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And, looking o'er the hedge, before me I espied
No other sheep were near, the lamb was all alone,
The lamb, while from her hand he thus his supper took, Seem'd to feast with head and ears; and his tail with
pleasure shook. Drink, pretty creature, drink,' she said in such a tone, That I almost received her heart into my own.
'Twas little Barbara Lewthwaite, a child of beauty rare!
Towards the lamb she look’d; and from that shady place
thy cord ?
"What is it thou wouldst seek? What is wanting to thy
heart? Thy limbs are they not strong? And beautiful thou art: This grass is tender grass; these flowers they have no
peers ; And that green corn, all day, is rustling in thy ears ! If the sun be shining hot, do but stretch thy woollen
chain, This beech is standing by, its covert thou canst gain;
For rain and mountain storms, the like thou need'st not
fear; The rain and storm are things which scarcely can come
'Rest, little young one, rest; thou hast forgot the day When my father found thee first in places far away : Many flocks were on the hills, but thou wert own'd by
none; And thy mother from thy side for evermore was gone.
'He took thee in his arms, and in pity brought thee
home : A blessed day for thee! then whither wouldst thou roam? A faithful nurse thou hast; the dam that did thee yean Upon the mountain-tops no kinder could have been.
'Thou know'st that twice a day I have brought thee in
this can Fresh water from the brook, as clear as ever ran;' And twice in the day, when the ground is wet with dew, I bring thee draughts of milk, warm milk it is, and new.
• Thy limbs will shortly be twice as stout as they are now, Then I'll yoke thee to my cart like a pony in the plough; My playmate thou shalt be; and when the wind is cold, Our hearth shall be thy bed, our house shall be thy fold.
It will not, will not rest!- poor creature, can it be That 'tis thy mother's heart which is working so in thee? Things that I know not of belike to thee are dear, And dreams of things which thou canst neither see nor
hear. Alas, the mountain-tops that look so green and fair ! I've heard of fearful winds and darkness that come there; The little brooks that seem all pastime and all play, When they are angry, rvar like lions for their prey. .
"Here thou needs't not dread the raven in the sky; Night and day thou art safe, - our cottage is hard by. Unvisited, where not a broken bough Droop'd with its wither'd leaves, ungracious sign Of devastation, but the hazels rose Tall and erect, with milk-white clusters hung, A virgin scene ! A little while I stood, Breathing with such suppression of the heart As joy delights in ; and, with wise restraint Voluptuous, fearless of a rival, eyed The banquet, -or beneath the trees I sat Among the flowers, and with the flowers I play'd ; A temper known to those, who, after long And weary expectation, have been bless'd With sudden happiness beyond all hope. Perhaps it was a bower beneath whose leaves The violets of five seasons reappear And fade, unseen by any human eye; Where fairy water-breaks do murmur on For ever,- and I saw the sparkling foam, And with my cheek on one of those green stones That, fleeced with moss, beneath the shady trees, Lay round me, scatter'd like a flock of sheep, I heard the murmur and the murmuring sound, In that sweet mood when pleasure loves to pay Tribute to ease ; and, of its joy secure, The heart luxuriates with indifferent things, Wasting its kindliness on stocks and stones, And on the vacant air. Then up I rose, And dragg’d to earth both branch and bough, with crash And merciless ravage ; and the shady nook Of hazels, and the green and mossy bower, Deform'd and sullied, patiently gave up Their quiet being : and, unless I now Confound my present feelings with the past, Even then, when from the bower I turn'd away Exulting, rich beyond the wealth of kings, I felt a sense of pain when I beheld The silent trees and the intruding sky. Then, dearest maiden ! move along these shades In gentleness of heart; with gentle hand Touch — for there is a spirit in the woods.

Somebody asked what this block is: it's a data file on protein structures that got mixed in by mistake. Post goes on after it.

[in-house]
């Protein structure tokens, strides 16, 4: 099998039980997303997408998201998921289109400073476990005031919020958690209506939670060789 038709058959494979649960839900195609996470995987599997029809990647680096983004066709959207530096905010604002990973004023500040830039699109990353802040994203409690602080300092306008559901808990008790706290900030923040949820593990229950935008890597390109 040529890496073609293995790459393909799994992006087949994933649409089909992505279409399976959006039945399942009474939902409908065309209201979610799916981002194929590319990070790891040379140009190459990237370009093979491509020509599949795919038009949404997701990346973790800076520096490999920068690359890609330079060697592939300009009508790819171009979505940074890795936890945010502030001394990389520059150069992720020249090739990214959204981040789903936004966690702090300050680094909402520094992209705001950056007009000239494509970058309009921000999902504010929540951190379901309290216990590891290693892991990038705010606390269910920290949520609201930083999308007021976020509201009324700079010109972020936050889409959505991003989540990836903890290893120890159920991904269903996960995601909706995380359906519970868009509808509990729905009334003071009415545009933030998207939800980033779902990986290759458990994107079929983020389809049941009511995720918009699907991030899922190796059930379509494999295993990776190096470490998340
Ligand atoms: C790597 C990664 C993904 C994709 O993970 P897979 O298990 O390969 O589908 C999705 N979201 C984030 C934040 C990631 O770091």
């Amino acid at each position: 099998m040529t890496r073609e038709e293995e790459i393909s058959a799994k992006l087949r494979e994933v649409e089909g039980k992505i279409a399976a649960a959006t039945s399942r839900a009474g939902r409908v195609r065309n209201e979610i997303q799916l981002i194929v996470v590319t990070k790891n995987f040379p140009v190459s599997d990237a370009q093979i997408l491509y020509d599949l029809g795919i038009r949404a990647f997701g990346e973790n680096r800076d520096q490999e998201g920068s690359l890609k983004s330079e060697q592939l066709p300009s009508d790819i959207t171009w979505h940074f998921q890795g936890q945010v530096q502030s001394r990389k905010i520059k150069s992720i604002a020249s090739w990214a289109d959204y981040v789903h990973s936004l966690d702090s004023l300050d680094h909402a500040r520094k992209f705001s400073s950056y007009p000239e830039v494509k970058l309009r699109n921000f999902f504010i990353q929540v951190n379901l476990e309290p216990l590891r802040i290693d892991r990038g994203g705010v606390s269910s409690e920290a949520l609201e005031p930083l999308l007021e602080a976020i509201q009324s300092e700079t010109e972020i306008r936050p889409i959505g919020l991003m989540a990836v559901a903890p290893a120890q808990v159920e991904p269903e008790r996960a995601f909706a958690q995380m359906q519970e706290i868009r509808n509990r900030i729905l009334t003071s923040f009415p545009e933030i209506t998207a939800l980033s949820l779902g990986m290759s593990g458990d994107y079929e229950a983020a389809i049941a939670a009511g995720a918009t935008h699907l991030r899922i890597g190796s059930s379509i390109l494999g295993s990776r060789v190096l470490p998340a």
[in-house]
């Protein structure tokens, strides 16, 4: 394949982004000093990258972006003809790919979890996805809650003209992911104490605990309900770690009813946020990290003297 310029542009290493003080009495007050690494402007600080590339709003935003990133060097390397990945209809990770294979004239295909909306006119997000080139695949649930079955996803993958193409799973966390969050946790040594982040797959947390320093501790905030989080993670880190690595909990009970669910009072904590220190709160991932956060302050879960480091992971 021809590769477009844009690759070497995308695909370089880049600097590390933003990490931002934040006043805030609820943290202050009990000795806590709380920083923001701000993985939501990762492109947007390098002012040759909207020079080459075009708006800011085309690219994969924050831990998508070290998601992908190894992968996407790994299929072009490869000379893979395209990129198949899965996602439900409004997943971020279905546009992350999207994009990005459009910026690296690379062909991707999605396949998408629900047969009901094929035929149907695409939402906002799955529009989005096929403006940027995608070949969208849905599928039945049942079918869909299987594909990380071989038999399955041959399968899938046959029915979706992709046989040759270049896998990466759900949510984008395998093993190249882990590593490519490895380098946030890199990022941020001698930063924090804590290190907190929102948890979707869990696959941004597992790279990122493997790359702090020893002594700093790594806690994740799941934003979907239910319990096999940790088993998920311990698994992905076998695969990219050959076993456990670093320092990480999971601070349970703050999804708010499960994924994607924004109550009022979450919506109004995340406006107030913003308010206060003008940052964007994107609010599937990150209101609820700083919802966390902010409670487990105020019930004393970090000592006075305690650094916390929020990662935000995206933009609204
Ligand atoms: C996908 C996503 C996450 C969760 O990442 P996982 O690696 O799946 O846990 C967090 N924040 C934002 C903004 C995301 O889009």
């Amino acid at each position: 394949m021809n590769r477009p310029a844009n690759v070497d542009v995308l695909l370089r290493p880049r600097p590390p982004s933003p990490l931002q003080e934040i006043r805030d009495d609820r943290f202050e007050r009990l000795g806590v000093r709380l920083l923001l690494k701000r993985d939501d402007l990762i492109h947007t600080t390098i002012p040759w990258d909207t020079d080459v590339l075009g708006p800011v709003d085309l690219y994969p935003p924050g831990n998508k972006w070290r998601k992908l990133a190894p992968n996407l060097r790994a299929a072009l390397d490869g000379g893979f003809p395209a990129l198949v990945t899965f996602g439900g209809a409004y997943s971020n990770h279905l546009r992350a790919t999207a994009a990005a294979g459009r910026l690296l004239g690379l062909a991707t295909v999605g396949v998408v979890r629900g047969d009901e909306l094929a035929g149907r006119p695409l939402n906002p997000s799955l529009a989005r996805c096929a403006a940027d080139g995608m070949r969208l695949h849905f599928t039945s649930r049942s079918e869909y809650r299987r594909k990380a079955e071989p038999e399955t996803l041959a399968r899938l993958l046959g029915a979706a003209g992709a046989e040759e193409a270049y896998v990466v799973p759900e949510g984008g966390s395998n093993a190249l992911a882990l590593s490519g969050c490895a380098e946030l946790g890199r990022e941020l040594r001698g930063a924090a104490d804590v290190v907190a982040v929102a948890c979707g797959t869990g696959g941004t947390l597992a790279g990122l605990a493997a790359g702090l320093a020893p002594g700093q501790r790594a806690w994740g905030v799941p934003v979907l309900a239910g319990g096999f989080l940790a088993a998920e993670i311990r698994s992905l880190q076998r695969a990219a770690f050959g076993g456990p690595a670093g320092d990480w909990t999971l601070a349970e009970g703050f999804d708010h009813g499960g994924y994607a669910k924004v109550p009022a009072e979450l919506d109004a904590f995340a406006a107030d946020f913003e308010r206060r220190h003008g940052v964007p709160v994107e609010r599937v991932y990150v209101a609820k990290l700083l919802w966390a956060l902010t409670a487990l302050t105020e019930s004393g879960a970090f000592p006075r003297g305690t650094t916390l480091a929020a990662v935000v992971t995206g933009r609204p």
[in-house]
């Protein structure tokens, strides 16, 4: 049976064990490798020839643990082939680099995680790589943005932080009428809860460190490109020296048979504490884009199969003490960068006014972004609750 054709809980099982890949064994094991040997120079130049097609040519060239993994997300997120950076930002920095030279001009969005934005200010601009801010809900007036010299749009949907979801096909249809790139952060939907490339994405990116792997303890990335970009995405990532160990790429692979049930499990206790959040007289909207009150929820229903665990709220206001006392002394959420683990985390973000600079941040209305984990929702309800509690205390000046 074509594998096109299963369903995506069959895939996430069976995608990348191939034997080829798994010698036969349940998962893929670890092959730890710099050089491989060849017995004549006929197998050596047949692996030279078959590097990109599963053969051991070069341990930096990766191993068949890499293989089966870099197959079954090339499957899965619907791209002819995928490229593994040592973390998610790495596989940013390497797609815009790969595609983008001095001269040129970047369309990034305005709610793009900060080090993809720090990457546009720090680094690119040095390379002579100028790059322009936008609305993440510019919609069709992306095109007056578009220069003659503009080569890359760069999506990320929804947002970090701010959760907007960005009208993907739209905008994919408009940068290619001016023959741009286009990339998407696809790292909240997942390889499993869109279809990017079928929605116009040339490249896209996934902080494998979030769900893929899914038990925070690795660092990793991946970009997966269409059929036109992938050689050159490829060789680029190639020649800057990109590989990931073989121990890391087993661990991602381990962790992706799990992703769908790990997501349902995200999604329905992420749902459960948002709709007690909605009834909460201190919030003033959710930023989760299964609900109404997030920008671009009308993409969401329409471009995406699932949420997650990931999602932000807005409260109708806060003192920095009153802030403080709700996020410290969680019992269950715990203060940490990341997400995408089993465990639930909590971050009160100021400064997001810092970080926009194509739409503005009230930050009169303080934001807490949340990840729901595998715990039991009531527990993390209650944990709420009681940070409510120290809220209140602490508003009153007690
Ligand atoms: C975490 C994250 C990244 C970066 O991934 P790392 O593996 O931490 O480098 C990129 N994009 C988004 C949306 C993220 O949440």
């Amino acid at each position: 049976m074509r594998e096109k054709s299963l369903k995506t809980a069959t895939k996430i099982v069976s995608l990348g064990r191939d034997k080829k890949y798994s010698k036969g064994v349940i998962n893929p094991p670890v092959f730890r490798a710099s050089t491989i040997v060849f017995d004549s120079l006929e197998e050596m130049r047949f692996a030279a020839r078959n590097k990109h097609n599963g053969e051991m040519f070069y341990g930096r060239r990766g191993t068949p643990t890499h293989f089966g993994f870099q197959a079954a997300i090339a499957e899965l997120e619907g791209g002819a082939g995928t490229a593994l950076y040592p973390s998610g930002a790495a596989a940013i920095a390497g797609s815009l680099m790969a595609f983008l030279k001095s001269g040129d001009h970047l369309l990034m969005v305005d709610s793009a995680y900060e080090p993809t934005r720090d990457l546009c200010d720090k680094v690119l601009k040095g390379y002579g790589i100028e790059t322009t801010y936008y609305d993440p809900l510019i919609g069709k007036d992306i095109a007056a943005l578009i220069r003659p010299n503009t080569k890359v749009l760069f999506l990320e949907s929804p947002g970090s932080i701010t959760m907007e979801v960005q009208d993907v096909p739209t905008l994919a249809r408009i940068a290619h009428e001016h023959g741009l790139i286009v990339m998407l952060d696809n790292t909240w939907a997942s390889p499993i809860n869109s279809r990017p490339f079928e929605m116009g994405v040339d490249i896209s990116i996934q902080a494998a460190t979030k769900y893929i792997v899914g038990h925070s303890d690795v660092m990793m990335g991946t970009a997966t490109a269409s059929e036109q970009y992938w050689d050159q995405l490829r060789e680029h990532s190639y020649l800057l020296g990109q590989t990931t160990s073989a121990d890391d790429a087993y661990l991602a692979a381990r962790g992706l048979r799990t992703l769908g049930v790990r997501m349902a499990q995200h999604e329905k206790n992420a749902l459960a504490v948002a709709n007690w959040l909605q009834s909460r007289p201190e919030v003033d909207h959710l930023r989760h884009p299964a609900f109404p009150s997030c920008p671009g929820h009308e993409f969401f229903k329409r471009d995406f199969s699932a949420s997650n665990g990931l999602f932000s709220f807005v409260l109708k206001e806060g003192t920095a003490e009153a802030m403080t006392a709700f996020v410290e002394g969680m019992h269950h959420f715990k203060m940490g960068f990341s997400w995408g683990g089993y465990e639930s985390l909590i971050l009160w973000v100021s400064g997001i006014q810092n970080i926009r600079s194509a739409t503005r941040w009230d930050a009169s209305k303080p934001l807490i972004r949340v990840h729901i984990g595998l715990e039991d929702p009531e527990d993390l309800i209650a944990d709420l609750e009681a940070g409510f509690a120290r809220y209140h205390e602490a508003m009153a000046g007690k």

Beneath a rock, upon the grass,
Along the river's stony marge,
Said Walter, leaping from the ground, ‘Down to the stump of yon old yew We'll for our whistles run a race.'
Away the shepherds flew. They leapt- they ran — and when they came Right opposite to Dungeon-Ghyll, Seeing that he should lose the prize, 'Stop!' to his comrade Walter cries James stopp'd with no good will : Said Walter then, 'Your task is here, 'Twill keep you working half a year.
'Now cross where I shall cross — come on,
With staff in hand across the cleft
The lamb had slipp'd into the stream, And safe without a bruise or wound The cataract had borne him down Into the gulf profound. His dam had seen him when he fell, She saw him down the torrent borne ; And, while with all a mother's love She from the lofty rocks above Sent forth a cry forlorn, The lamb, still swimming round and round, Made answer to that plaintive sound.